Traveling the OT – Friday Edition
Readings for the day: Hosea chapters 1-6
These trails are tough. I feel like I’m climbing “The Priest”, Virginia’s steepest climb of the AT. According to author Zach Davis “the trail log at the Priest Shelter also serves as a satirical- confessional whereby hikers “confess their trail sins to the Priest.” How appropirate as we wade through the passages of Hosea and read about the sin of the nations of Israel. Once I tried, actually twice, to read the novel, Redeeming Love, (https://www.goodreads.com/book/show/11422.Redeeming_Love) a fictional story inspired by the book of Hosea. And twice I had to put the novel down because it was so depressing. I find myself in this same rut, feelings of hopelessness and despair. I search for meaning among the text. God switching back and forth, “I love you, I love you not”.
The writings of Hosea, were written during the time period of the Assyrian Conquest. The kings that we have studied thus far, reigned during the time period of Hosea’s prophecies. God spoke to him, and asked Hosea to do some very difficult things, much more difficult than our previous prophets. He purposefully married a prostitute because God spoke, “Go a marry a prostitute”. His three children with this woman were given despairing names, reminders of God’s love removed from the nation of Israel. Hosea was the longest living prophet. He lived among at least four living kings, the last being our righteous King Hezekiah. I have to wonder and provide a small bit of my own interpretation of scripture…. could some of God’s mercy upon Judea came about because of the honorable virtue of some of their kings ? During this time period, Israel never broke from their sinful acts. There is no glimmers of hopeful humanity provided, like we have seen in Judea. Jesus was from the Judean line. David was also. We know that later the people of Judea were also help captive. However, it does give hope that handfuls of leaders still loved the Lord, even when their surroundings were so destitute.
Charles Spurgeon brought the best glimpses of understanding to this very difficult text, and why God provdied Judea mercy during this time period. He strongly opposed slavery and at times was controversial. His sermons are archived and read by theologians all over the world. One of his famous sermon series was about the book of Hosea. Bare with me as I share a paragraph from his sermon. This sermon is from NO. 2057. given on Thursday, August 2nd, 1888 at the Metropolitan Tabernacle. In this sermon, Spurgeon is attempting to explain Hosea 1:7, “But I will show love to the people of Judah.”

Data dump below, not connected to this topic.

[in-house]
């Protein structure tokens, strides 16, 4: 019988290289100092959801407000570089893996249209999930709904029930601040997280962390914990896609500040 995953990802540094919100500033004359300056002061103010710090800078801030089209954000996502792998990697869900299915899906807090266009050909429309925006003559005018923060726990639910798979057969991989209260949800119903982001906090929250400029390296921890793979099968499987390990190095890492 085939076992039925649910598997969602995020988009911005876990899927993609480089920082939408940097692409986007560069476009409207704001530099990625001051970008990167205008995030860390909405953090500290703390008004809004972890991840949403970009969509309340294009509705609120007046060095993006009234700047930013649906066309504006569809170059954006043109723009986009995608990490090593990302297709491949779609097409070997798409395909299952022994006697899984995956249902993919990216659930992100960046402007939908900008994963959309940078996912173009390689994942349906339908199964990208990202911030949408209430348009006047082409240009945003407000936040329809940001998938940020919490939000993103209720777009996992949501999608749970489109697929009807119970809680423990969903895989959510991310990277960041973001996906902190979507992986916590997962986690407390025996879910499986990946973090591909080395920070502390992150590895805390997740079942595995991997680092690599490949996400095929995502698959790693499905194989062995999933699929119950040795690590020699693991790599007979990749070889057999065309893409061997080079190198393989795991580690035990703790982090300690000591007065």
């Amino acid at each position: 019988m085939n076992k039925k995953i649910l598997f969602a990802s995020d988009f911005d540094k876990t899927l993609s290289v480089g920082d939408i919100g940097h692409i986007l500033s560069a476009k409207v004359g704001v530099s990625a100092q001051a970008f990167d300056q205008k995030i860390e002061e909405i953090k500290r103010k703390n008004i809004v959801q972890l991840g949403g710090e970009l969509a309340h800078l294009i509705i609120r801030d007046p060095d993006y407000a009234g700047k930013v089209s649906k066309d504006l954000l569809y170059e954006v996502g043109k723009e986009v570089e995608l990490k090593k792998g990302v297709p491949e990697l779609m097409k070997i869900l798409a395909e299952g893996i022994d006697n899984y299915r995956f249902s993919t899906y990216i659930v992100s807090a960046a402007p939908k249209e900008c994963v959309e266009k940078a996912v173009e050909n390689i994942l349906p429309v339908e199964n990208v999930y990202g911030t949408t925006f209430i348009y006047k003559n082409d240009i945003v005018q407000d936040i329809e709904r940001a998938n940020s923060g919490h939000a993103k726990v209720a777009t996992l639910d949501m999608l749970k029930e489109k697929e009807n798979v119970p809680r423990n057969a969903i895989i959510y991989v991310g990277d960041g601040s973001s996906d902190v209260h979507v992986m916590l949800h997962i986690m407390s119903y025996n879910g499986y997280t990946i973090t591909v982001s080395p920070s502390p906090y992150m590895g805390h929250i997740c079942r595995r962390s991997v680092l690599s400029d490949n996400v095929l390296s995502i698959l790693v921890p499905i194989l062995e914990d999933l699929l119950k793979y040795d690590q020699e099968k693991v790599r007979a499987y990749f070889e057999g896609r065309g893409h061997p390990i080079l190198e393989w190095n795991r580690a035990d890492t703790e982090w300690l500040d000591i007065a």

“The Lord makes distinctions among guilty men according to the sovereignty of his grace. “I will no more have mercy upon the house of Israel; but I will have mercy upon the house of Judah.” Had not Judah sinned too? Might not the Lord have given up Judah also! Indeed he might justly have done so, but he delighteth in mercy. Many sin, and righteously bring upon themselves the punishment due to sin: they believe not in Christ, and die in their sins. But God has mercy, according to the greatness of his heart, upon multitudes who could not be saved on any other footing but that of undeserved mercy. Claiming his royal right he says, “I will have mercy on whom I will have mercy.” The prerogative of mercy is vested in the sovereignty of God: that prerogative he exercises. He gives where he pleases, and he has a right to do so, since none have any claim upon him. We are all under his rule, and by that rule we are under condemnation; and if he should leave us there, it would be strictly just; but if any be saved it is an act of pure, undeserved grace, for which he is to have all the praise.”
Continue to trek through the passages of Hosea. Start with chapter 1 and travel through the pages til you end at 6. Reflect on God’s mercy. Reflect on how God has shown mercy to you in your life. The trails may not be easy, the journey often hard, but try as we may to continue forward, gaining a little understanding a day at a time.